We see the same scenario in the Los Angeles school district, where Eli Broad, the founder of the Broad Foundation, is a proponent of charter schools and believes schools should be run like a business. He favors retired military personnel and people with backgrounds in business, and wants them to run the nation’s schools. So he created the Broad Superintendents’ Academy, which produced several school turnaround “experts” such as Marie Goodloe-Johnson who was briefly Superintendent in the Seattle Public School district but was fired due to a financial scandal; Beverly Hall, former Superintendent of Atlanta public schools who was indicted by a grand jury in a cheating scandal; Jean-Claude Brizard,who received a vote of no confidence with the Rochester City School District and resigned from chief of Chicago Public schools after only seventeen months; LaVonne Sheffield who as Superintendent of Rockford Public Schools (RPS) was the subject of a lawsuit and soon resigned and left the district; and  Robert Bobb, the former Emergency Financial Manager for Detroit who also became the subject of  a lawsuit  because he was receiving money from the Broad Foundation during his tenure, which represented a conflict of interest.

These people were placed in school districts to close public schools and convert them into charter schools. They and others have been the “turnaround artists” of K-12 public schools.

“The other issue was academic freedom,” explains Deborah Mutnick on Democracy Now!. “This management has attempted more and more to encroach on curricular issues that really are the purview of the faculty.”

The same could be said of corporate-run K-12 schools. Standardized testing leaves much less room for K-12 teachers to develop and use their own lesson plans and curriculum.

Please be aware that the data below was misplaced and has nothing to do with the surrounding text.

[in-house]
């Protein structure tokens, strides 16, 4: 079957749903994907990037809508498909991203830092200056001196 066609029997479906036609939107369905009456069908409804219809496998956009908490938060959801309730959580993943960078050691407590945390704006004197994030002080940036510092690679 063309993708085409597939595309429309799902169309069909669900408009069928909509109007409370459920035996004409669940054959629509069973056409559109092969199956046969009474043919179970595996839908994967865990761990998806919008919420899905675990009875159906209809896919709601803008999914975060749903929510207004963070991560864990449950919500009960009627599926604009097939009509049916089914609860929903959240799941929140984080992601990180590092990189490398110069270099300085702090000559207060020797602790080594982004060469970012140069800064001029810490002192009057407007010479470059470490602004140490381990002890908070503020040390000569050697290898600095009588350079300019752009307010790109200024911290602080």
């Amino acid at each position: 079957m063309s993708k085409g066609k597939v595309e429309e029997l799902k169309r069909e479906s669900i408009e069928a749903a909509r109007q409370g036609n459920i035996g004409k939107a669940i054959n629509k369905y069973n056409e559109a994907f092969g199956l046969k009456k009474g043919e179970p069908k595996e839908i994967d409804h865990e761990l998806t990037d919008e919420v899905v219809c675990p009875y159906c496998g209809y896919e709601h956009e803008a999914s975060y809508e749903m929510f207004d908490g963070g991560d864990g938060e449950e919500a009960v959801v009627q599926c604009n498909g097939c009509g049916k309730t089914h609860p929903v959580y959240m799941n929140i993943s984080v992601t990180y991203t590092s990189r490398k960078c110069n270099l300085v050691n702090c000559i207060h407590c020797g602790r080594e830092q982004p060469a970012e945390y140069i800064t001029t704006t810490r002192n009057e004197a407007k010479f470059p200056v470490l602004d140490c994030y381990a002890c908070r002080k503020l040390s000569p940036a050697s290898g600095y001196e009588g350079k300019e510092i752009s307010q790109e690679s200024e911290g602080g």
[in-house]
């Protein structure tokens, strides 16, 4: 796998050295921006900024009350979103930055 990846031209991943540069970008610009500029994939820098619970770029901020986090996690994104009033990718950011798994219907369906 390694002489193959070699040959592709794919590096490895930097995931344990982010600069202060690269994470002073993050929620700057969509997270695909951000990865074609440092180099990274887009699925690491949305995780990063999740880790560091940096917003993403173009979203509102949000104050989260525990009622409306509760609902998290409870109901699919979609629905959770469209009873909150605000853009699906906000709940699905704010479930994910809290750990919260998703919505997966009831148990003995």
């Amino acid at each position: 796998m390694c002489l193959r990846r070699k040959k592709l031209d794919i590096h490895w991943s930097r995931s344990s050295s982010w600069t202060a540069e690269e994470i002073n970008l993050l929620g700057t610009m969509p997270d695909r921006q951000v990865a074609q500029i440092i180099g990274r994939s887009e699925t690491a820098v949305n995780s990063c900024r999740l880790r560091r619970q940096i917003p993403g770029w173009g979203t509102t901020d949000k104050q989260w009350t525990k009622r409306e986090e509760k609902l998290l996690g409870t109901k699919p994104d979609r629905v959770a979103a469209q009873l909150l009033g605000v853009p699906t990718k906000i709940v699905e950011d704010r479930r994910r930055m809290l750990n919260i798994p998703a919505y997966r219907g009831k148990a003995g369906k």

Because of the pressure on districts to use tests associated with the Common Core or lose Title I funding, teachers are focusing more of their attention on test prep than providing a well-rounded education that includes the development of critical and creative thinking

Finally, the LIU walk-out resembles recent teacher strikes which have drawn the support of students and parents. Whether at LIU or in public schools across the country, when teachers go on strike not only for fair wages but also to fight for a better learning environment for their students, students, parents and the community stand with them.

We saw that in Chicago where parents and students marched with their teachers and in Seattle where parent groups formed quickly to join the strike lines and serve hot coffee and soup to the teachers.

It’s time for the teaching community, students, and parents to stand together in all realms of education and ensure the development of a well-rounded education that addresses the needs of all students.

-Dora Taylor

Dora Taylor is a Northwest Regional Progressive Education Fellow. She is a founding member and President of Parents Across America, and has co-authored two books, Digital Networking for School Reform and Left Behind in the Race to the Top: Realities of Education Reform